History is piled high in Andalucía. Moorish citadels sit on top of Roman mosaics, a 16th-century cathedral in the middle of a 10th-century mosque, and everywhere there is a sense of civilisation constantly renewing itself in the fierce Mediterranean sun. Our trip takes in the principal sites and galleries, and includes some of the most delicate and richly decorated monuments in Europe. Most exciting of all is the sense of cultural and artistic fusion with often staggeringly beautiful results. Among the most notable monuments are those produced during the short-lived Umayyad caliphate in Córdoba, and when the Muslim-ruled cities of Granada and Seville were withstanding the forces of the Christian kingdoms that eventually replaced them.
We begin at 4pm in our Málaga hotel, with the opening lecture, followed by an early-evening tour of the Museo Carmen Thyssen (19th- and early 20th-century Spanish art). Dinner together.
The morning starts in Andalucía’s best-preserved Moorish citadel, the Alcázar above Málaga, followed by the elegant Museo Picasso. Later, in Granada, we visit the Renaissance cathedral and the flamboyantly Gothic Capilla Real – final resting place of the Catholic monarchs Ferdinand and Isabella. Second lecture at our hotel.
The day belongs to the Alhambra – jewel of Islamic al-Andalus – starting with the Palacios Nazaríes. Their delicate chambers and courtyards rank amongst Europe’s finest mediaeval monuments. We finish at the gardens of the Generalife, before returning to the hotel for our third lecture.
Drive to Córdoba. Under Islamic rule, the early-mediaeval caliphate was the richest and most cultured city in Europe, and we begin at the Madinat al-Zahra, the site of the caliph’s vast 10th-century palace. We continue to the extraordinary Mezquita mosque, which dwarfs the cathedral subsequently built inside.
Our second day in Córdoba includes visits to La Judería (the old Jewish Quarter), and the Alcázar – where Ferdinand and Isabella met Christopher Columbus in 1486. We finish with the extensive Roman collections at the Museo Arqueológico, before transferring to Seville.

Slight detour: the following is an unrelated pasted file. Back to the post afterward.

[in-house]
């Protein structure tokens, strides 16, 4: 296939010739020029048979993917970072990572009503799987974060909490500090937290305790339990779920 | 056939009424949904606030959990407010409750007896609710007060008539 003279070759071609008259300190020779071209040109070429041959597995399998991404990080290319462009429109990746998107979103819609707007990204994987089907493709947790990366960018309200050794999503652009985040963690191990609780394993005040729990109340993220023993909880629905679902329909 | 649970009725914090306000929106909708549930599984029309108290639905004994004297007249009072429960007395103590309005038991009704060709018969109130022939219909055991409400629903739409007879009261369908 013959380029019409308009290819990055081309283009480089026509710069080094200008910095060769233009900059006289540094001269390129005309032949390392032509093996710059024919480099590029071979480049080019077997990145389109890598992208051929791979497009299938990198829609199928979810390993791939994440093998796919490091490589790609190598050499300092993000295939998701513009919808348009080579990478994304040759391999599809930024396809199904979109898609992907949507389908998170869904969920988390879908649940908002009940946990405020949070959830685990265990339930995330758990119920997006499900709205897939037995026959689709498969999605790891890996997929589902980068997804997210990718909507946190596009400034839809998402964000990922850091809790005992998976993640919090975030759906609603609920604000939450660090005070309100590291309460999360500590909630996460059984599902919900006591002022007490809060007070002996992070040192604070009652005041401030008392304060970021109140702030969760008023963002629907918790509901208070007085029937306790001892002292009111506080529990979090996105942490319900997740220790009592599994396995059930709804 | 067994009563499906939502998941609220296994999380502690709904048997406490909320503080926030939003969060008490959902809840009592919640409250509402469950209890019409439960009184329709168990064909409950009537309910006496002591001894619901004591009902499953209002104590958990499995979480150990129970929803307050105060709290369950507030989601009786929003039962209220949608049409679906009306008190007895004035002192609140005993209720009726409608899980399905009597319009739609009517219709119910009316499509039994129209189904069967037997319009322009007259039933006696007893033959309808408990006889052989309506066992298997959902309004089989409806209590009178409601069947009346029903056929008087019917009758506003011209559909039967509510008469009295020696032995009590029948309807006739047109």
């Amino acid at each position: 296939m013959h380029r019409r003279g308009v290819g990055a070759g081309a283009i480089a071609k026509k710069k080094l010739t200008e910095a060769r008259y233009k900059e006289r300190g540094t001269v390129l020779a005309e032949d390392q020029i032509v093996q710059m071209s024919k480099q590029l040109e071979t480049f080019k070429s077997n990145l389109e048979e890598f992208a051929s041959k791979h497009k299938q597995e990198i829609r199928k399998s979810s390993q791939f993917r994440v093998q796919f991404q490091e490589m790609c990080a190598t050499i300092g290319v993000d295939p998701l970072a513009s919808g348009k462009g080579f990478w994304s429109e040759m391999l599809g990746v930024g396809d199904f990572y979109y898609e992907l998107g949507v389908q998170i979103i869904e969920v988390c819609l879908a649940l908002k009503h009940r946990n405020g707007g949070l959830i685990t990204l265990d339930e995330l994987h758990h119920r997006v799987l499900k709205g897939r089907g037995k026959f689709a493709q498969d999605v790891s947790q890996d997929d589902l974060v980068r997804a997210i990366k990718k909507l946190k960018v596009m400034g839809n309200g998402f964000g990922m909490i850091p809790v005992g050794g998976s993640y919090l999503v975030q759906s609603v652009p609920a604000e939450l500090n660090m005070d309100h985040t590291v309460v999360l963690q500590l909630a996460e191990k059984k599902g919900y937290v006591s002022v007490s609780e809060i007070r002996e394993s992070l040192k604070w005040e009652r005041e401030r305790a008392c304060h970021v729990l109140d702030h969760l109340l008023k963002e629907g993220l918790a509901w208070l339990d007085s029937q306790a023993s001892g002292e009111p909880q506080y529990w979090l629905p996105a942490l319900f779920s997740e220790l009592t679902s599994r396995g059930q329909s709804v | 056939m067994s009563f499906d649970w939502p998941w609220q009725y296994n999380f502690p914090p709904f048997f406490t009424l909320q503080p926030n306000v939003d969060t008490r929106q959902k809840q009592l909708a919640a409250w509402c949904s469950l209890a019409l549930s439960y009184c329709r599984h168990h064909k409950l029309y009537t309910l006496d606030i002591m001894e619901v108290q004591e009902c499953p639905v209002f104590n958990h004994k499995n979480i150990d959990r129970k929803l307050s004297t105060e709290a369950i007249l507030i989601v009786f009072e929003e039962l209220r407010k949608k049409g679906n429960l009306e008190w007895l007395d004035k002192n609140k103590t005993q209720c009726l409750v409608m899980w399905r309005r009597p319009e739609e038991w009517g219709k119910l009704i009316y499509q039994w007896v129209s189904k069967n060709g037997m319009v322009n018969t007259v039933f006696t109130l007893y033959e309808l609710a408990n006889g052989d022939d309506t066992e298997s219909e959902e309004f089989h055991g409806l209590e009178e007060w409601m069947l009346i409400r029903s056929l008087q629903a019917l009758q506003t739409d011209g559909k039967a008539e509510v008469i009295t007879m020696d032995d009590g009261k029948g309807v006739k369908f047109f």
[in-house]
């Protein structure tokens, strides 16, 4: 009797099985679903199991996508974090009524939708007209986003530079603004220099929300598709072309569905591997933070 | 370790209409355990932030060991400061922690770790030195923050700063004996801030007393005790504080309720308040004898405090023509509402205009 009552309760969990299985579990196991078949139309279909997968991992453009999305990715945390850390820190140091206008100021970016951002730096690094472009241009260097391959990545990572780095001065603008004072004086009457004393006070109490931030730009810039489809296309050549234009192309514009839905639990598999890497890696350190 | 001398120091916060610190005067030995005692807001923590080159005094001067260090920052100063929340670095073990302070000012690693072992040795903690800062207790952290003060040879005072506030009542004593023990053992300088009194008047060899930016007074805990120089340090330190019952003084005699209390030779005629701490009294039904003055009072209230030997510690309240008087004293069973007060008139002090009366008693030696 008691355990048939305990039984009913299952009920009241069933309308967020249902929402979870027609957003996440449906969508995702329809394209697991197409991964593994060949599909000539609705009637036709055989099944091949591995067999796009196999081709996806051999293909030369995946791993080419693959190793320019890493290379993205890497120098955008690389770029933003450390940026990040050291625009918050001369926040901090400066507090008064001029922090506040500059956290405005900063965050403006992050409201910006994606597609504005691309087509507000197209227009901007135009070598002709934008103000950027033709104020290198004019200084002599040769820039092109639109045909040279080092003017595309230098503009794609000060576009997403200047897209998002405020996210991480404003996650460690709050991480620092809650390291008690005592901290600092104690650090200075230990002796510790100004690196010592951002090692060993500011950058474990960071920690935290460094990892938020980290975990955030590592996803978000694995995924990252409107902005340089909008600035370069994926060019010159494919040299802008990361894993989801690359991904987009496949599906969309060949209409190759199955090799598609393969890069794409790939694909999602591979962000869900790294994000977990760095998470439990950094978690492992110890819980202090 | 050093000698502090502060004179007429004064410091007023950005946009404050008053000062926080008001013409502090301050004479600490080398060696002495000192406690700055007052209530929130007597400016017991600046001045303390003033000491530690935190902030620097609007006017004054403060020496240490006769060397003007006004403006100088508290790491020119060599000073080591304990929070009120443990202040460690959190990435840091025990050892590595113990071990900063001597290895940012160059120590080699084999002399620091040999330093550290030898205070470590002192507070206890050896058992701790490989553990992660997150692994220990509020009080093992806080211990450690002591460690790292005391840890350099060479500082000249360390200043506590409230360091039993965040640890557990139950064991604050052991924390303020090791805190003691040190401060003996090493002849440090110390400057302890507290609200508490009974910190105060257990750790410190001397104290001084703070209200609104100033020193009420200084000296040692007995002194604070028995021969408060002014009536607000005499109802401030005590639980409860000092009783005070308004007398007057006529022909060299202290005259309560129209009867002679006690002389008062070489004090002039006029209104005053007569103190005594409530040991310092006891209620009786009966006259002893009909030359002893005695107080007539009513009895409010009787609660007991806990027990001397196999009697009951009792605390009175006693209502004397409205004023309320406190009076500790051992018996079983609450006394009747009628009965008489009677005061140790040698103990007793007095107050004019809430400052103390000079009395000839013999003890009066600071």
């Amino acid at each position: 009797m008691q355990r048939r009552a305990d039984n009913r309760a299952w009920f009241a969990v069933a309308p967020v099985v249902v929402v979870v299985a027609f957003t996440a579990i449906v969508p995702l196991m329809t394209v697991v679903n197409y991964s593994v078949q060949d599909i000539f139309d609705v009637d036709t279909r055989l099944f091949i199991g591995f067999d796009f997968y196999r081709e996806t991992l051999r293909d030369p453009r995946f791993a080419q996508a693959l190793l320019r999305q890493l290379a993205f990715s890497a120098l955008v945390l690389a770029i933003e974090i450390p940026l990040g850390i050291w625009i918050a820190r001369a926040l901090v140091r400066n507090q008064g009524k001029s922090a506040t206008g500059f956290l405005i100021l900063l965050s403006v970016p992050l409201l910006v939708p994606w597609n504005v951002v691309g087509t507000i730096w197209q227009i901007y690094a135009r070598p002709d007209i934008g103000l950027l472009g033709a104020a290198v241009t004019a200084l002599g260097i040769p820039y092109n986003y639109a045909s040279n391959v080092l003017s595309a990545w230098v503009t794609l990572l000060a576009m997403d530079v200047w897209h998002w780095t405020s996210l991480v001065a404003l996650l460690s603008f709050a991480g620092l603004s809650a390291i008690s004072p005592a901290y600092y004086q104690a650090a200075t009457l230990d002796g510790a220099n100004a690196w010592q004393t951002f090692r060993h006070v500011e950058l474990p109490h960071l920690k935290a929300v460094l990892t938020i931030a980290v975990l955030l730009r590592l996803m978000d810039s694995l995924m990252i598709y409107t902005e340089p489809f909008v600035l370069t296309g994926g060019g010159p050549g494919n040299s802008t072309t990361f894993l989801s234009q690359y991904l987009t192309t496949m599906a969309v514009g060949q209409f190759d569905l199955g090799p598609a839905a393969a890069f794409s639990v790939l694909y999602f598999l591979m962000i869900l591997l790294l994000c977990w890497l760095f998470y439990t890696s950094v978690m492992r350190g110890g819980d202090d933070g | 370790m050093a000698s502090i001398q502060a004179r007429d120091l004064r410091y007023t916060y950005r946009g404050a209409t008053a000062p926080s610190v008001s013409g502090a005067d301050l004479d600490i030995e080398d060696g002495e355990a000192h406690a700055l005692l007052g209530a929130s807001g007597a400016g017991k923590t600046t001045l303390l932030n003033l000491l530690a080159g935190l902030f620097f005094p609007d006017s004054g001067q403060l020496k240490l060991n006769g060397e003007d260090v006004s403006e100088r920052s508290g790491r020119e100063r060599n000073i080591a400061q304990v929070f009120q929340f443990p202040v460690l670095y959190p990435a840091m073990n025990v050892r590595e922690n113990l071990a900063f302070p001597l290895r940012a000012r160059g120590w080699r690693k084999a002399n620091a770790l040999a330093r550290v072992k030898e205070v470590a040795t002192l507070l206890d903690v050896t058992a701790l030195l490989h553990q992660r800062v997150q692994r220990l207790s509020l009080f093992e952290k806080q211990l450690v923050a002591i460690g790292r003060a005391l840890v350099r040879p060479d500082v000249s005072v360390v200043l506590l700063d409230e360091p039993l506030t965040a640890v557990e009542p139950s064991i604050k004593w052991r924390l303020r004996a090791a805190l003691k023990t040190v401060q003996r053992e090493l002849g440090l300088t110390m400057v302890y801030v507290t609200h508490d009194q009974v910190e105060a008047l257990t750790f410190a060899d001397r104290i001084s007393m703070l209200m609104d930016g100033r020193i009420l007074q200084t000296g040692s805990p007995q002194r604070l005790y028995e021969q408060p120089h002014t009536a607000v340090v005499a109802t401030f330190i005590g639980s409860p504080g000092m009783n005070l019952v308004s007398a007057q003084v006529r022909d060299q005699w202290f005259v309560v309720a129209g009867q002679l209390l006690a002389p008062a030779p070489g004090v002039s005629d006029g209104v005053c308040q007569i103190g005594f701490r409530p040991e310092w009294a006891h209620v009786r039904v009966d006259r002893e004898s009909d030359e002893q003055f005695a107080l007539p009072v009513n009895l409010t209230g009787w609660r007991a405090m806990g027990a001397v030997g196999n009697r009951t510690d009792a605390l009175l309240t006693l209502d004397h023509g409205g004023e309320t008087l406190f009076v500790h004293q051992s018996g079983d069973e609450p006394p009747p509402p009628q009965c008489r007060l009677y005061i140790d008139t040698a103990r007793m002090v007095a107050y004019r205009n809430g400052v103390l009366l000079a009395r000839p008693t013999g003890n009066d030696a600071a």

In the 16th and 17th centuries, Seville was the beating heart of the Spanish Empire. But its most beautiful monument is the Alcázar, built in the 14th century by Moorish architects for the Christian king, Pedro I. Other highlights of our visit include Spain’s largest Gothic cathedral, and an exquisite Mudéjar mansion, the Casa de Pilatos.
Our final morning is spent at the Museo de Bellas Artes – second only to the Prado in Spain, and home to works by El Greco, Velázquez, Murillo and Goya. The trip ends back at the hotel by 1pm.
Dr Philippa Joseph
Following a successful career in academic publishing in the humanities, for five years Philippa was reviews editor on the magazine History Today. She is now an independent lecturer and researcher, as well tutor in art history at the Oxford University Department for Continuing Education, as well as an occasional lecturer for other organizations, such as the V&A. Philippa’s research interests look broadly at the many societies and cultures that have made Andalucía, Sicily, and the rest of the Mediterranean basin, such rich and fascinating regions, leaving each with an exceptionally rich and diverse architectural and artistic legacy.
£1,645 per person sharing in a double room
£1,815 for one person in a double room
The price includes the speaker and a tour manager, accommodation with daily breakfasts, one dinner with wine, transport by private coach, admissions to sites as mentioned in the itinerary.
Please note flights are not included.
This trip is physically demanding. We will be on our feet for extended periods, walking over uneven ground and sometimes uphill. There are also four hotel changes.
Between 5 and 25 participants.
Please check www.gov.uk/foreign-travel-advice before you book to make sure you are happy with the advice for the places you are visiting.